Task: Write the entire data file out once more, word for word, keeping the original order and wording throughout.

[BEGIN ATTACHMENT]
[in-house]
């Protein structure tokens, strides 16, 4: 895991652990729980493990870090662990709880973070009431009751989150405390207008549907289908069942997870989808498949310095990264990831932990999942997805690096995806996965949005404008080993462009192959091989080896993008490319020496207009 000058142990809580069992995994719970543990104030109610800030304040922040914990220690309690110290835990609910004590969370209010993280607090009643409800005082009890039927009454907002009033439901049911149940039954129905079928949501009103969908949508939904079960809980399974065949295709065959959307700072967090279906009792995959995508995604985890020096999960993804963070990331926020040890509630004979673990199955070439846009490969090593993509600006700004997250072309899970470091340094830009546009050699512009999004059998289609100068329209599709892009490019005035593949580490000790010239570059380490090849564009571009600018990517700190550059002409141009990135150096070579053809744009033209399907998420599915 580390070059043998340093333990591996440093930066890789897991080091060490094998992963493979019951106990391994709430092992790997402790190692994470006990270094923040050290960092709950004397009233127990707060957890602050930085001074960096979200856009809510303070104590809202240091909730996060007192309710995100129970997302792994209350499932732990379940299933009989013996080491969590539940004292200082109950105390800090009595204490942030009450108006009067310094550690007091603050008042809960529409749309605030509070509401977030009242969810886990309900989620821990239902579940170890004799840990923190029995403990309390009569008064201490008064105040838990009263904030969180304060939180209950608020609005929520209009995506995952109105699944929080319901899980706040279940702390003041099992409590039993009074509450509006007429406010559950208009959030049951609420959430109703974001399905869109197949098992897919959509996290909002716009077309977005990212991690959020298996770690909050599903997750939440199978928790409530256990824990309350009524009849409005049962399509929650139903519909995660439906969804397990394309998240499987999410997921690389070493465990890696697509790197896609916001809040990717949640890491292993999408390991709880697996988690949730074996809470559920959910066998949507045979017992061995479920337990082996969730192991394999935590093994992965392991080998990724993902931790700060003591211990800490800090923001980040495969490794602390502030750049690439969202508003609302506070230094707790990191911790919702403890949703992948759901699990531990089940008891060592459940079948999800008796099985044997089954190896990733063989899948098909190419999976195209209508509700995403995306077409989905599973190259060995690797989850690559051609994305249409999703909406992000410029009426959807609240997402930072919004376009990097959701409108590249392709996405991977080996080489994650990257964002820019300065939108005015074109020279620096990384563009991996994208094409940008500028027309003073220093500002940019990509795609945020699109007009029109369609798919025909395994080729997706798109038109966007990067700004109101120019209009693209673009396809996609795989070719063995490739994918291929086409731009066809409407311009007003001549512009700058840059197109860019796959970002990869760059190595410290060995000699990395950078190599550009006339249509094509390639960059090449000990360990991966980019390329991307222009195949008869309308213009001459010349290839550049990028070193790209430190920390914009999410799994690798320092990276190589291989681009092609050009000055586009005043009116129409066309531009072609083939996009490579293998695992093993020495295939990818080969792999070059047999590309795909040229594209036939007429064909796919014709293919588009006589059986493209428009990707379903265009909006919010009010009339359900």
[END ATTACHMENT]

[in-house]
């Protein structure tokens, strides 16, 4: 895991652990729980493990870090662990709880973070009431009751989150405390207008549907289908069942997870989808498949310095990264990831932990999942997805690096995806996965949005404008080993462009192959091989080896993008490319020496207009 000058142990809580069992995994719970543990104030109610800030304040922040914990220690309690110290835990609910004590969370209010993280607090009643409800005082009890039927009454907002009033439901049911149940039954129905079928949501009103969908949508939904079960809980399974065949295709065959959307700072967090279906009792995959995508995604985890020096999960993804963070990331926020040890509630004979673990199955070439846009490969090593993509600006700004997250072309899970470091340094830009546009050699512009999004059998289609100068329209599709892009490019005035593949580490000790010239570059380490090849564009571009600018990517700190550059002409141009990135150096070579053809744009033209399907998420599915 580390070059043998340093333990591996440093930066890789897991080091060490094998992963493979019951106990391994709430092992790997402790190692994470006990270094923040050290960092709950004397009233127990707060957890602050930085001074960096979200856009809510303070104590809202240091909730996060007192309710995100129970997302792994209350499932732990379940299933009989013996080491969590539940004292200082109950105390800090009595204490942030009450108006009067310094550690007091603050008042809960529409749309605030509070509401977030009242969810886990309900989620821990239902579940170890004799840990923190029995403990309390009569008064201490008064105040838990009263904030969180304060939180209950608020609005929520209009995506995952109105699944929080319901899980706040279940702390003041099992409590039993009074509450509006007429406010559950208009959030049951609420959430109703974001399905869109197949098992897919959509996290909002716009077309977005990212991690959020298996770690909050599903997750939440199978928790409530256990824990309350009524009849409005049962399509929650139903519909995660439906969804397990394309998240499987999410997921690389070493465990890696697509790197896609916001809040990717949640890491292993999408390991709880697996988690949730074996809470559920959910066998949507045979017992061995479920337990082996969730192991394999935590093994992965392991080998990724993902931790700060003591211990800490800090923001980040495969490794602390502030750049690439969202508003609302506070230094707790990191911790919702403890949703992948759901699990531990089940008891060592459940079948999800008796099985044997089954190896990733063989899948098909190419999976195209209508509700995403995306077409989905599973190259060995690797989850690559051609994305249409999703909406992000410029009426959807609240997402930072919004376009990097959701409108590249392709996405991977080996080489994650990257964002820019300065939108005015074109020279620096990384563009991996994208094409940008500028027309003073220093500002940019990509795609945020699109007009029109369609798919025909395994080729997706798109038109966007990067700004109101120019209009693209673009396809996609795989070719063995490739994918291929086409731009066809409407311009007003001549512009700058840059197109860019796959970002990869760059190595410290060995000699990395950078190599550009006339249509094509390639960059090449000990360990991966980019390329991307222009195949008869309308213009001459010349290839550049990028070193790209430190920390914009999410799994690798320092990276190589291989681009092609050009000055586009005043009116129409066309531009072609083939996009490579293998695992093993020495295939990818080969792999070059047999590309795909040229594209036939007429064909796919014709293919588009006589059986493209428009990707379903265009909006919010009010009339359900």